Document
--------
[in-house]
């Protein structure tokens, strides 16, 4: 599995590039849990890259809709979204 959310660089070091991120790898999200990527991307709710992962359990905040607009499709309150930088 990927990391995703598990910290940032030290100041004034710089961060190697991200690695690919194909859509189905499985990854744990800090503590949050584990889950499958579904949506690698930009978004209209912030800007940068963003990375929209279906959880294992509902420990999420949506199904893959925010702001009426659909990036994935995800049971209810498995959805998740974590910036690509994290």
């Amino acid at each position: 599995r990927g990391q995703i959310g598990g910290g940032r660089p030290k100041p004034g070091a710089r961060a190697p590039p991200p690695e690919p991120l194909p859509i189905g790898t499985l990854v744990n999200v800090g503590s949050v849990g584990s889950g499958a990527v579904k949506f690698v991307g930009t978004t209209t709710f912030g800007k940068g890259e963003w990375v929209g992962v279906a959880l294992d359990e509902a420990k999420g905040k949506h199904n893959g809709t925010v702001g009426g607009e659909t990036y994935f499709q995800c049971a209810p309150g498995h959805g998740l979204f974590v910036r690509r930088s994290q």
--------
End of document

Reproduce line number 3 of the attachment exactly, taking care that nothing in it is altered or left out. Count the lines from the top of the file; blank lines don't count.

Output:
């Amino acid at each position: 599995r990927g990391q995703i959310g598990g910290g940032r660089p030290k100041p004034g070091a710089r961060a190697p590039p991200p690695e690919p991120l194909p859509i189905g790898t499985l990854v744990n999200v800090g503590s949050v849990g584990s889950g499958a990527v579904k949506f690698v991307g930009t978004t209209t709710f912030g800007k940068g890259e963003w990375v929209g992962v279906a959880l294992d359990e509902a420990k999420g905040k949506h199904n893959g809709t925010v702001g009426g607009e659909t990036y994935f499709q995800c049971a209810p309150g498995h959805g998740l979204f974590v910036r690509r930088s994290q």